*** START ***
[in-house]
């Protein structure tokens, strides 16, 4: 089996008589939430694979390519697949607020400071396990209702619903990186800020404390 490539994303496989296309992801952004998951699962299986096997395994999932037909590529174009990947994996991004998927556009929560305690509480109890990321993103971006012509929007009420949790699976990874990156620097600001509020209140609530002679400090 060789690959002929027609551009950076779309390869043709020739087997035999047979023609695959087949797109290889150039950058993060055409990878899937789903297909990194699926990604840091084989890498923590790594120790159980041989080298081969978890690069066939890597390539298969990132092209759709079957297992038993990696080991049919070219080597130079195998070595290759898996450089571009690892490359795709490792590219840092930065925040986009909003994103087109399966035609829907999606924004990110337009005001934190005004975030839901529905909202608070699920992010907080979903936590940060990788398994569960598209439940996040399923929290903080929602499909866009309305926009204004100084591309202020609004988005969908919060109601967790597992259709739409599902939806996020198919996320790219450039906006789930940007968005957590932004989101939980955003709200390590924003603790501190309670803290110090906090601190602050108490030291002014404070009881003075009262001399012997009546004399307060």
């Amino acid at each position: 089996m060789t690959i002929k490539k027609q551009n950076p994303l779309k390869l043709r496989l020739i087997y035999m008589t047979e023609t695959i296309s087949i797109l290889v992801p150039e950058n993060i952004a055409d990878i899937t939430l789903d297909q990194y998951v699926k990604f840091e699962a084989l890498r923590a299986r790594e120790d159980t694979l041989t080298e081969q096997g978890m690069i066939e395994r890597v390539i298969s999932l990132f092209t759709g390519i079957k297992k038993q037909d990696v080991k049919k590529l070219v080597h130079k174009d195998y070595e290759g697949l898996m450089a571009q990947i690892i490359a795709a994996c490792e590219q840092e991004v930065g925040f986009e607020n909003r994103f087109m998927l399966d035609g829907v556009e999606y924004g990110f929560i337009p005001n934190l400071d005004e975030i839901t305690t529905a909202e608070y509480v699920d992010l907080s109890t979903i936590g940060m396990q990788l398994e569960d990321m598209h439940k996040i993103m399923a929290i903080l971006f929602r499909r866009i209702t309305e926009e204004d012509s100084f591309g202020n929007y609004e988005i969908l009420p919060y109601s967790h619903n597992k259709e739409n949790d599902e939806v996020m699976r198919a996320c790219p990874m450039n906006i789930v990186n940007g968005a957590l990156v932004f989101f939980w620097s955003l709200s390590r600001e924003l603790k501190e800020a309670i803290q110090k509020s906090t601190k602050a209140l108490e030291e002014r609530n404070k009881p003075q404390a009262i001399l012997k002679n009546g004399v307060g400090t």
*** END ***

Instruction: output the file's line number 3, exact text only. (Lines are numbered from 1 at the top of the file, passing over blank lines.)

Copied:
């Amino acid at each position: 089996m060789t690959i002929k490539k027609q551009n950076p994303l779309k390869l043709r496989l020739i087997y035999m008589t047979e023609t695959i296309s087949i797109l290889v992801p150039e950058n993060i952004a055409d990878i899937t939430l789903d297909q990194y998951v699926k990604f840091e699962a084989l890498r923590a299986r790594e120790d159980t694979l041989t080298e081969q096997g978890m690069i066939e395994r890597v390539i298969s999932l990132f092209t759709g390519i079957k297992k038993q037909d990696v080991k049919k590529l070219v080597h130079k174009d195998y070595e290759g697949l898996m450089a571009q990947i690892i490359a795709a994996c490792e590219q840092e991004v930065g925040f986009e607020n909003r994103f087109m998927l399966d035609g829907v556009e999606y924004g990110f929560i337009p005001n934190l400071d005004e975030i839901t305690t529905a909202e608070y509480v699920d992010l907080s109890t979903i936590g940060m396990q990788l398994e569960d990321m598209h439940k996040i993103m399923a929290i903080l971006f929602r499909r866009i209702t309305e926009e204004d012509s100084f591309g202020n929007y609004e988005i969908l009420p919060y109601s967790h619903n597992k259709e739409n949790d599902e939806v996020m699976r198919a996320c790219p990874m450039n906006i789930v990186n940007g968005a957590l990156v932004f989101f939980w620097s955003l709200s390590r600001e924003l603790k501190e800020a309670i803290q110090k509020s906090t601190k602050a209140l108490e030291e002014r609530n404070k009881p003075q404390a009262i001399l012997k002679n009546g004399v307060g400090t």